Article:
Tamara Parker shares three questions to guide successful WFH implementation

The Mercer CEO outlines a strategy for navigating the challenges of working from home.

Remote work is no longer just a temporary safety measure. In many organisations, it is now the new normal.

Tamara Parker, CEO of Mercer South Africa, says, “While working remotely makes sense from a safety perspective, it is creating new challenges. For the employee, we are seeing a rise in employee stress, workload and loneliness.”

She adds that while there is strong evidence that remote work often improves employee productivity, researchers have also found that co-ordination issues and interpersonal conflict can emerge if virtual team dynamics are not managed well.

Common challenges of WFH
Tamara says there are several challenges that employees can face while working from home and it is important that organisations support their employees the best they can.

“Some employees require the routine of an office environment and face-to-face interaction, while others with young children may find that their children are interrupting them during work hours, and some do not have suitable space to work from home.

“Additionally, slow broadband speeds and power outages can affect job productivity and cause frustration. Finally, I would highlight mental health as the biggest challenge that working from home can cause, particularly those at high risk for burnout, quarantine fatigue, anxiety and depression.”

What a healthy remote working environment looks like
Tamara shares three ways to ensure a healthy remote working environment.

1. For maximum productivity, shape strategy based on the work being performed

“Start designing a flexible work strategy by examining the actual work performed. Conduct an objective job-based assessment to evaluate the level of flexibility that roles and the organisation can support with minimal to no impact on productivity. Each organisation may find themselves with multiple flexible models that vary across functions based on roles and responsibilities; the key is to do this thoughtfully and analytically.”

2. To optimise the employee experience, balance employee preferences and business needs

She says organisations should refine their strategy by establishing guidelines for a flexible working culture – the behaviours, actions, and norms employees are expected to follow.

“Putting some guardrails around the options provides clarity and enables a consistent and equitable employee experience across the organisation.

“Involve employees in decisions whenever possible, as employees may be in the best position to determine where they are most productive. Establish boundaries to manage organisational risks and balance the role of choice, related to employment and tax law, cybersecurity, and employee health and safety.”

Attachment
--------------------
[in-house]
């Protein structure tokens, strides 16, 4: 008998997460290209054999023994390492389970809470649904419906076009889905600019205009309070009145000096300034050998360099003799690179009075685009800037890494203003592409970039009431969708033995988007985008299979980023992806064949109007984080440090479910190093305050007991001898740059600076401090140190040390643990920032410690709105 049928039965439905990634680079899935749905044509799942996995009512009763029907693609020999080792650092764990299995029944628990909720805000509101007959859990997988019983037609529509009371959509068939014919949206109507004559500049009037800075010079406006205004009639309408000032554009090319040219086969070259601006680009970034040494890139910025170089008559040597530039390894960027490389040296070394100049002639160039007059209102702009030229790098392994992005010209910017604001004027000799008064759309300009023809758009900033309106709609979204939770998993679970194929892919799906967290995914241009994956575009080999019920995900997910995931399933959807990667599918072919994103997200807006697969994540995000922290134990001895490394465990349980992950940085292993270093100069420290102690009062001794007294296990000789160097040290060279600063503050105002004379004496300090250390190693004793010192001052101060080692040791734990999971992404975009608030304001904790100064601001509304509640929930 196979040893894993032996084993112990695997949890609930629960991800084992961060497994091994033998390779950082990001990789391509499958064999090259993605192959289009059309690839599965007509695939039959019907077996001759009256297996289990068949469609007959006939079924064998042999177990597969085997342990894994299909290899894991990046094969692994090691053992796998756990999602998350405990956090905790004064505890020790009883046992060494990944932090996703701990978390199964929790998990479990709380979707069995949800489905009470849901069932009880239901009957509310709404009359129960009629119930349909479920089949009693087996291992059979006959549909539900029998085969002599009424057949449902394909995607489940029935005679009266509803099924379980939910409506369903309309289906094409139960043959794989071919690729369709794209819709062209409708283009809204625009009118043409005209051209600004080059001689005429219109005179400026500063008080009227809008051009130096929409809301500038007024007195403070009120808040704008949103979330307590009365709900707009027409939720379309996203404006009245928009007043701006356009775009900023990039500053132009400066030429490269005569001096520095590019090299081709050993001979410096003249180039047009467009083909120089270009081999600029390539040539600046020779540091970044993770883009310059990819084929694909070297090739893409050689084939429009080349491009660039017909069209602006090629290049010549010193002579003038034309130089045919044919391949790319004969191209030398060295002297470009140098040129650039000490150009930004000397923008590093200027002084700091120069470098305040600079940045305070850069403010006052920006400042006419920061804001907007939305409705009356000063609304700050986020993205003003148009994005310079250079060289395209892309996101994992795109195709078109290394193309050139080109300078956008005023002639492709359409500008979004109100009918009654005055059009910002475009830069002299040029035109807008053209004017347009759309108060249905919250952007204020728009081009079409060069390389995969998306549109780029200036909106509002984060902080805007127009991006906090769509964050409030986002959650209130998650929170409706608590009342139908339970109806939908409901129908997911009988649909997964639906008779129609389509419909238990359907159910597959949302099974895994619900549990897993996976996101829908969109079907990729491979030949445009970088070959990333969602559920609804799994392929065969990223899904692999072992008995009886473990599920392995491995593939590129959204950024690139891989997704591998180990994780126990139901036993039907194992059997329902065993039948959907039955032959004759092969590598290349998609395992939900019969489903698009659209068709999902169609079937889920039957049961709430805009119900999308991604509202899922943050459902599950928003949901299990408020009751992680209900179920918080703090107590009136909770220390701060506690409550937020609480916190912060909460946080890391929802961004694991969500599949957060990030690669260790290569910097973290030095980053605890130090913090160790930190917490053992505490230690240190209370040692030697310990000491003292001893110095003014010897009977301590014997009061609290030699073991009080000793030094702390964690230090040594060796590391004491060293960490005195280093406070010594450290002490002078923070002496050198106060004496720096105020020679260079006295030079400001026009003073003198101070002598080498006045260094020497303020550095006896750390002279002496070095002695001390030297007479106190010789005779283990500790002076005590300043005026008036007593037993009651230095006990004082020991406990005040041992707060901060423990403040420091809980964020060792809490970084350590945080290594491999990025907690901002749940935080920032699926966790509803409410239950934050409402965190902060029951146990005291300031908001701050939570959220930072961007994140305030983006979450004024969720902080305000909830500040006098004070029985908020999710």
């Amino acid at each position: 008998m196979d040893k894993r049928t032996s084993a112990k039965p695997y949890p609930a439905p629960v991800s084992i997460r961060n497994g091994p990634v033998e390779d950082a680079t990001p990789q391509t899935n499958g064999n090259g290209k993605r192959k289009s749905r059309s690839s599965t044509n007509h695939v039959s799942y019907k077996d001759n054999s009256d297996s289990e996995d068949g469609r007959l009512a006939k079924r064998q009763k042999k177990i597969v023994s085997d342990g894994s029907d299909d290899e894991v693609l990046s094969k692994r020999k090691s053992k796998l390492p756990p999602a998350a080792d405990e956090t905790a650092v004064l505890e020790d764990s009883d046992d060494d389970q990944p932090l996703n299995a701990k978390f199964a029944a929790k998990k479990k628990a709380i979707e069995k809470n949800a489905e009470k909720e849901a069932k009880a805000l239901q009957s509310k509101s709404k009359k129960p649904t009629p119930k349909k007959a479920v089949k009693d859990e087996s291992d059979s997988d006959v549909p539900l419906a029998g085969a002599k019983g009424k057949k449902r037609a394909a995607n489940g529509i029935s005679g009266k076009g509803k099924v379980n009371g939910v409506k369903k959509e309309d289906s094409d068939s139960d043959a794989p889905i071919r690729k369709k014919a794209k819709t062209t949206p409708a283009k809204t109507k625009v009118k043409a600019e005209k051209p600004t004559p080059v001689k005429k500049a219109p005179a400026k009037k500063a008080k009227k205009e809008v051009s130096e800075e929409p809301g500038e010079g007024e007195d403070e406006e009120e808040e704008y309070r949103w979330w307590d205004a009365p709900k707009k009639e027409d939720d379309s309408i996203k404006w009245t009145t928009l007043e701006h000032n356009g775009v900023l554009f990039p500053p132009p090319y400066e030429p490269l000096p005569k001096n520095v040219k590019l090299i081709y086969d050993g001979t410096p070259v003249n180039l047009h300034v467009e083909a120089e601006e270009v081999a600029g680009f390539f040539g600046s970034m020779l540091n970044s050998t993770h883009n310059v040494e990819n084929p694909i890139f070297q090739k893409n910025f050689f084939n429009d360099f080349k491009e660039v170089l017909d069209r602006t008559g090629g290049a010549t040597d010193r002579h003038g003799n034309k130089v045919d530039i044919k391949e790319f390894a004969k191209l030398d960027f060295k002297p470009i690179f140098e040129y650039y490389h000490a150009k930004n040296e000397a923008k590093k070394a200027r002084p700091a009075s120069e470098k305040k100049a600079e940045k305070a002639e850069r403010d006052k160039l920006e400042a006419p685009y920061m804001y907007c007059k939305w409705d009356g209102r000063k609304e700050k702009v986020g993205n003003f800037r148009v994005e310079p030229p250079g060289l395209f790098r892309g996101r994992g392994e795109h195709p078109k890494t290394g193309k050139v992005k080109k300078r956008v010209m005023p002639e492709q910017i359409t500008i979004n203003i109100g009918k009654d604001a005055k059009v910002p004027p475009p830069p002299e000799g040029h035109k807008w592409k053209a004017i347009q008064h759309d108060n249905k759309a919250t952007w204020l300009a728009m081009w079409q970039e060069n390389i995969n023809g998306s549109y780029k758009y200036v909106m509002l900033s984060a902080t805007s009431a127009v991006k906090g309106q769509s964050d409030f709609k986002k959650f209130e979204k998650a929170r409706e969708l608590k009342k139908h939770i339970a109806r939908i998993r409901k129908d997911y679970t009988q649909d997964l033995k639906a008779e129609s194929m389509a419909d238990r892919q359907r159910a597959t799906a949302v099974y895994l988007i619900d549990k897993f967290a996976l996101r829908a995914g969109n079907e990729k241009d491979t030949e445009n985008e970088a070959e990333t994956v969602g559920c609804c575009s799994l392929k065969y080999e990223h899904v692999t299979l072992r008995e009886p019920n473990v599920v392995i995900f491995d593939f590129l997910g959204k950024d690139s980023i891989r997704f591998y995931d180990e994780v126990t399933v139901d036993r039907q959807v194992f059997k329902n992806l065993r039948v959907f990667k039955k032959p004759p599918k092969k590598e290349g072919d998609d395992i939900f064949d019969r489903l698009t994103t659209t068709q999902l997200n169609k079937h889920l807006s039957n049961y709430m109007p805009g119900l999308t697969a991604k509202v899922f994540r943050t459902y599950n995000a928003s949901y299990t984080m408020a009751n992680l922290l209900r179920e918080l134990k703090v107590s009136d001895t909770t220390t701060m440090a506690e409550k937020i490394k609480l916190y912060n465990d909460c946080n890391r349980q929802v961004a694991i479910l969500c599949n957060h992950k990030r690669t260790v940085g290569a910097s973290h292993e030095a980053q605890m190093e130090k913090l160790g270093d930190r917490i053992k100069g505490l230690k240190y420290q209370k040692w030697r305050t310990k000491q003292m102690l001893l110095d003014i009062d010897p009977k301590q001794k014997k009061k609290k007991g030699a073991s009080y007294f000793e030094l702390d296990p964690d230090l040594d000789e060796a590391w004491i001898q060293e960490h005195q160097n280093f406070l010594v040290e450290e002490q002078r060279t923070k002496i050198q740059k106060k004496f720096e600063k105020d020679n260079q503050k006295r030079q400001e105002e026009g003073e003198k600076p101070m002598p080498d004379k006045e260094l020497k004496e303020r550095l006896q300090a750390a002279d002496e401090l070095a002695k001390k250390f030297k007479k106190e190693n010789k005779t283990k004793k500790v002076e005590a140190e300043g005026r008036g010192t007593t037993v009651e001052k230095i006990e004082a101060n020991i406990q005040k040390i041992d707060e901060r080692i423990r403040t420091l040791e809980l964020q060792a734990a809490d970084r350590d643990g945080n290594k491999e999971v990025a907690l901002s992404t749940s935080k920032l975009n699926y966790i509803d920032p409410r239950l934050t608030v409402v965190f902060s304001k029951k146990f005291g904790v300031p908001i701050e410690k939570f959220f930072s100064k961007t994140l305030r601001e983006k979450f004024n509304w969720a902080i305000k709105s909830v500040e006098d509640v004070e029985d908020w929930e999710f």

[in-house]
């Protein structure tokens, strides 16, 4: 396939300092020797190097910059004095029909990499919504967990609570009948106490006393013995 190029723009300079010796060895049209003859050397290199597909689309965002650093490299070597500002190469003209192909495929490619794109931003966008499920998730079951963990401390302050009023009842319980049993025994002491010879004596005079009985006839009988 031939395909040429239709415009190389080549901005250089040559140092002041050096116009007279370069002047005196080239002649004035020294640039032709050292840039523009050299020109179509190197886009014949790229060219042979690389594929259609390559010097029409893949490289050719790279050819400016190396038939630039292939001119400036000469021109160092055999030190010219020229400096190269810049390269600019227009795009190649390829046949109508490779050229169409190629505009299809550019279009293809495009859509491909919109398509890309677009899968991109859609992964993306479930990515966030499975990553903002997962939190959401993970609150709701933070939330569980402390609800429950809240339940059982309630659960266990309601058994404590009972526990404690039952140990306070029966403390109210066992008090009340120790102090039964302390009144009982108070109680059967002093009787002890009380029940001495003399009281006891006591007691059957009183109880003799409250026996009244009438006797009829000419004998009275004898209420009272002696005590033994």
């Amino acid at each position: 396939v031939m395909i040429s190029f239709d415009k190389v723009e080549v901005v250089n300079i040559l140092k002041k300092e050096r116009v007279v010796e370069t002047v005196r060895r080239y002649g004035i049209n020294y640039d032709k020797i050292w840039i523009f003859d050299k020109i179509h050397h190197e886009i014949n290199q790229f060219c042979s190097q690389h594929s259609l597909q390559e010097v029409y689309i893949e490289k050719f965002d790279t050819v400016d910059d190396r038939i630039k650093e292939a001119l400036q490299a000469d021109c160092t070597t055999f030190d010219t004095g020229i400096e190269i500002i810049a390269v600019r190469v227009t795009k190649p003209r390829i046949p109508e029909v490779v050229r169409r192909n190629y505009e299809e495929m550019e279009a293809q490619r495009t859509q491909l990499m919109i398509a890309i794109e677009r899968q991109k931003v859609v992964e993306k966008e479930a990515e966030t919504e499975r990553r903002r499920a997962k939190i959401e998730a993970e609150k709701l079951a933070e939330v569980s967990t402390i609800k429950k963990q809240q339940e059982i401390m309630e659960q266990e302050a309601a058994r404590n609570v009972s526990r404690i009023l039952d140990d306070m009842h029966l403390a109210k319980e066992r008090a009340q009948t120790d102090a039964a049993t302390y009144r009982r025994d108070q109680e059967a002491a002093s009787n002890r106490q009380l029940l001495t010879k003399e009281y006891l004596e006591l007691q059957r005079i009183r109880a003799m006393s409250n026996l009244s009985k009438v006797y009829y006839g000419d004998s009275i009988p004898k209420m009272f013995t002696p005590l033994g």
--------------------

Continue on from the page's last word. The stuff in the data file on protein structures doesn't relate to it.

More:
3. Reimagine people programmes in a flexible world
She adds that organisations must support managers in establishing new team norms for flexibility and training them on building new reflexes.

“Upskilling opportunities include empowering and equipping them to lead effectively, helping employees establish balance and manage their well-being, building trust, and conveying empathy and inclusivity.”

Tamara recommends that employers facilitate a discussion with their team by addressing the following three questions:

What has the remote experience been like so far? Ask your employees to share their reflections and identify common themes. Remind your team that all reflections are valid, valuable, and will serve as the basis for making positive changes.

What would our ideal remote work experience look like in the future? This process requires psychological safety and mutual respect. To produce a new vision, everyone must feel comfortable sharing their ideas and thinking creatively. You can promote a welcoming environment by establishing guidelines at the start of a session.

If we want to achieve these ideals, what actions should we take? Once your team has a clear picture of the ideal future state, the next step is to start developing a plan to get there. Share ideas around innovative opportunities, things that have worked during the pandemic, unique situations, and any other ideas that come to mind. Every idea, practical or idealistic, widens possibilities for the team to explore.

Tamara says that the extreme measures put in place to limit the spread of Covid-19 have affected every element of people’s lives and the pandemic has caused a considerable amount of stress.

“Whether colleagues are struggling to juggle work while looking after young children, anxious about their finances or simply feeling the effects of the lockdown, it’s all too easy to feel overwhelmed at times.

“Fortunately, there are many things that organisations can do to proactively manage and support employee’s mental health – from boosting their emotional resilience, to supporting them in managing their financial anxiety.”